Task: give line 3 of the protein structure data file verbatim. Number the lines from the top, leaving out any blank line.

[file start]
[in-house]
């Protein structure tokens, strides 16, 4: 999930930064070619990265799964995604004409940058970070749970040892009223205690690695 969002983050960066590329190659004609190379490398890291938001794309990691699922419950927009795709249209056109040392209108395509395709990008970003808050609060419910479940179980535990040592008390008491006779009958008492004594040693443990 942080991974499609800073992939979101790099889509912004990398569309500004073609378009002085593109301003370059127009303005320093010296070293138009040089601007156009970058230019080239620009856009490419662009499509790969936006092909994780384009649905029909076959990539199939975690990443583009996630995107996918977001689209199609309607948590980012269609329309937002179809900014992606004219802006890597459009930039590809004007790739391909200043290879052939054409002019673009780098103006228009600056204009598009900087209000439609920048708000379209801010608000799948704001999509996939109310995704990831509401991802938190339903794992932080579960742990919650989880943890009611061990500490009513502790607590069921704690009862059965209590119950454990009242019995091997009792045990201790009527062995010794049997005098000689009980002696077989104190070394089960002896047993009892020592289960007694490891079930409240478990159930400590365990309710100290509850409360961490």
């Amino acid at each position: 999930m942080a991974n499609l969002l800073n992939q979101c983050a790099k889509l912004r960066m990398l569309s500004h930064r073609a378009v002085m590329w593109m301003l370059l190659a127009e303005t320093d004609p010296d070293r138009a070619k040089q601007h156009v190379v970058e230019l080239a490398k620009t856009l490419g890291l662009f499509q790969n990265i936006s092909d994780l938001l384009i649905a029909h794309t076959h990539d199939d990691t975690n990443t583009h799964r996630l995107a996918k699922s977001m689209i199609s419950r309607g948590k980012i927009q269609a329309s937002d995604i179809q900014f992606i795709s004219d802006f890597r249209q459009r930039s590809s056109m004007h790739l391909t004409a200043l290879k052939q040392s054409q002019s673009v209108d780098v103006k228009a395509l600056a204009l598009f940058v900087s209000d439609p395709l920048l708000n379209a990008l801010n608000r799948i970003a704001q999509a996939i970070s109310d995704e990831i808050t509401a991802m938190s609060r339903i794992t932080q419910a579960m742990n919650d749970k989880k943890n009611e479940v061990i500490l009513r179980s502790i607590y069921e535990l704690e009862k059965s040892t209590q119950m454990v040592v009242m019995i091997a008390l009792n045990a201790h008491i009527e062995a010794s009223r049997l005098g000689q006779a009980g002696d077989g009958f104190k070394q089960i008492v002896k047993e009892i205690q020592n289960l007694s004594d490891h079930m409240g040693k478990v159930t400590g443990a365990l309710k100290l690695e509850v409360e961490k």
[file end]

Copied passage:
């Amino acid at each position: 999930m942080a991974n499609l969002l800073n992939q979101c983050a790099k889509l912004r960066m990398l569309s500004h930064r073609a378009v002085m590329w593109m301003l370059l190659a127009e303005t320093d004609p010296d070293r138009a070619k040089q601007h156009v190379v970058e230019l080239a490398k620009t856009l490419g890291l662009f499509q790969n990265i936006s092909d994780l938001l384009i649905a029909h794309t076959h990539d199939d990691t975690n990443t583009h799964r996630l995107a996918k699922s977001m689209i199609s419950r309607g948590k980012i927009q269609a329309s937002d995604i179809q900014f992606i795709s004219d802006f890597r249209q459009r930039s590809s056109m004007h790739l391909t004409a200043l290879k052939q040392s054409q002019s673009v209108d780098v103006k228009a395509l600056a204009l598009f940058v900087s209000d439609p395709l920048l708000n379209a990008l801010n608000r799948i970003a704001q999509a996939i970070s109310d995704e990831i808050t509401a991802m938190s609060r339903i794992t932080q419910a579960m742990n919650d749970k989880k943890n009611e479940v061990i500490l009513r179980s502790i607590y069921e535990l704690e009862k059965s040892t209590q119950m454990v040592v009242m019995i091997a008390l009792n045990a201790h008491i009527e062995a010794s009223r049997l005098g000689q006779a009980g002696d077989g009958f104190k070394q089960i008492v002896k047993e009892i205690q020592n289960l007694s004594d490891h079930m409240g040693k478990v159930t400590g443990a365990l309710k100290l690695e509850v409360e961490k």